Here follows a photo description of a 2 x GS35 PA for 144 MHz. Beware this is not a fully tested design!
There are no more / better design details than these pictures.You should know what you are doing when you start copying this PA. Else you should NOT try this design. The voltages these PA works with are lethal and leave no room for harmless experiments.
This design has been working for me the last 8-9 years. I have never run it at full ratings but it delivered “cool” power for the JT65b mode on 144. The capacitors in the plate line have to be of high quality. These “orange ones” lasted several years but appeared not to be good enough. What happens if you use the “wrong” coax relay is easy to see. This relay was build for SHF and not for QRO on VHF.
With this PA I completed my DXCC on 2 meters.
On the above photo you see the two anodes of the GS35. On the right is the plate tuning for the amplifier.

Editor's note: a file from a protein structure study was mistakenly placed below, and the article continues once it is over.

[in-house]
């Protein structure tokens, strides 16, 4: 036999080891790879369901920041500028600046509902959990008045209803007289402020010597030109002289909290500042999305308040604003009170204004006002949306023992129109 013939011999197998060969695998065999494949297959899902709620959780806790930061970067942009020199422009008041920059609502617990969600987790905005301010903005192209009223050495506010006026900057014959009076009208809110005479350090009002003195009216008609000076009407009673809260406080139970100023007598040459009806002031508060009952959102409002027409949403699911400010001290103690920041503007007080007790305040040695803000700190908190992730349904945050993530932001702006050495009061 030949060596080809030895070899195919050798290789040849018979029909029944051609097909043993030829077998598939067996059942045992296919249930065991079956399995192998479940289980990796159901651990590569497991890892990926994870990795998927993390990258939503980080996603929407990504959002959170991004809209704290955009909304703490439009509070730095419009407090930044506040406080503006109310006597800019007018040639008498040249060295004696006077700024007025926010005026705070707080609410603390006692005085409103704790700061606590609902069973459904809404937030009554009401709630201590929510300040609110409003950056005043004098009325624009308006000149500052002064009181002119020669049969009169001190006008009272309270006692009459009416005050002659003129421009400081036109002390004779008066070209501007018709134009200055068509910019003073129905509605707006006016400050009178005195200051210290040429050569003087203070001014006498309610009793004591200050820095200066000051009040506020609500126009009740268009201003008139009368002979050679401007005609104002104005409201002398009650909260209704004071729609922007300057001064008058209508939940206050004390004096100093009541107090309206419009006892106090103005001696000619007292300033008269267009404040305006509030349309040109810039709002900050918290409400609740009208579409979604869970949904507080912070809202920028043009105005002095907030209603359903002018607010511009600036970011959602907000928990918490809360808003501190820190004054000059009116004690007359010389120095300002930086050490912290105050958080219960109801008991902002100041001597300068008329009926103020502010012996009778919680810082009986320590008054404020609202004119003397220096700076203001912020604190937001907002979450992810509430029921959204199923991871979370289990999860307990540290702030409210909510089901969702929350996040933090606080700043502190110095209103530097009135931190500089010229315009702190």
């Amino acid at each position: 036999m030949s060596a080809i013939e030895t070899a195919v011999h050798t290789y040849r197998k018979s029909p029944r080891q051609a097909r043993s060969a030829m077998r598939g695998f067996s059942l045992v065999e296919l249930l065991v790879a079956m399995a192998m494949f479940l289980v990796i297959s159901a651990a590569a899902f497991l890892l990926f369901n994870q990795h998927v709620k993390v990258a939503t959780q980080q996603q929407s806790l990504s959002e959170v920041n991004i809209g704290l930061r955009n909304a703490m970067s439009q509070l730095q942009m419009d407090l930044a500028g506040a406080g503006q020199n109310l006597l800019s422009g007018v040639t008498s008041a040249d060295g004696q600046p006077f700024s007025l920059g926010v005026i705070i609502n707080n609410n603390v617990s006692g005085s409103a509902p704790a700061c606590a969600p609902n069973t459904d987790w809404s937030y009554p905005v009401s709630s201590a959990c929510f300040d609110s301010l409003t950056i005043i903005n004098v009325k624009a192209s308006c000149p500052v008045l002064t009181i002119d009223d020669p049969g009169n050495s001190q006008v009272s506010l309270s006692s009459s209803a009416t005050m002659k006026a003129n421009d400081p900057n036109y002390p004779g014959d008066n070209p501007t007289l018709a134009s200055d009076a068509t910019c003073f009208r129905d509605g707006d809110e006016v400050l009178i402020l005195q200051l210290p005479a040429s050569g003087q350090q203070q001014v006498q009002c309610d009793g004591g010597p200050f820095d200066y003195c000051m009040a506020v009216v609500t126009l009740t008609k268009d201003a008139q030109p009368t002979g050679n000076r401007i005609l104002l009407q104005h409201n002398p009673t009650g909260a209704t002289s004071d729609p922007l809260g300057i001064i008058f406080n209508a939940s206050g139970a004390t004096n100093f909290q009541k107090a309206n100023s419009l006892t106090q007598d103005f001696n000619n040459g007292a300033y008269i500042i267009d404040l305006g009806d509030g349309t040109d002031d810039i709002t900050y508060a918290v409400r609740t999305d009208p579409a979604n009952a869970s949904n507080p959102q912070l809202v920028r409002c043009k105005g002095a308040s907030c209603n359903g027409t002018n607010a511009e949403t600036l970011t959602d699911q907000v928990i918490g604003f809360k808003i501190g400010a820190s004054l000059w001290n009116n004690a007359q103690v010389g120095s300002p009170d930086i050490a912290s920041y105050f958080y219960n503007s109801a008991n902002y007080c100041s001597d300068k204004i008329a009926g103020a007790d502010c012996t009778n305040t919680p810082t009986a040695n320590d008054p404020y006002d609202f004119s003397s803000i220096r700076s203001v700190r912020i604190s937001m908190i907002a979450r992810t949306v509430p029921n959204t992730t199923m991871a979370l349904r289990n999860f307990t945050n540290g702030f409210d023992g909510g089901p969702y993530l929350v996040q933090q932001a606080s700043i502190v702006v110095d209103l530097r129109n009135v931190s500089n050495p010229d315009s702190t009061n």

On the left is the output coupling. The up left corner shows the feedthrough capacitor. The choke is a lambda / 4 choke. About 50cm wire wound on a 10-12mm diameter. Isolation between tuning C and load C is made of mica. These mica sheets are available for repairing microwave ovens. This is a high quality insulator. The only problem is to find a supplier for it.
The picture above shows a detail of the plate tuning capacitor.
Detail of the output coupling capacitor.
The grid ring mounting construction detail.
The complete anode compartment with the plate line removed.
Now with the plate line mounted. As you see I had to move the shorting bar to find the resonant point. The second try was already OK. Must be pure luck.
The cathode compartment. It again is kept rather simple. The input consists of a series capacitor, capacitor to ground and a series L. (Seen from the input) The L is the yellow and green wire. Make sure there is some airflow on the cathode side as well. Drill some holes around the grid ring. It looks like some 12mm holes are drilled here. The chokes are 47K or 56K 2W resistors fully wound with 1mm enamelled wire. This should give a rather broadband decoupling. Use some good feed-through capacitors.
Another view of the cathode compartment.
The blower / bias part of the amplifier. On the bottom 2 heater transformers. Top left and right 2 bias boards. On the left you can see the 2 plate current meters with the transmit / receive switching.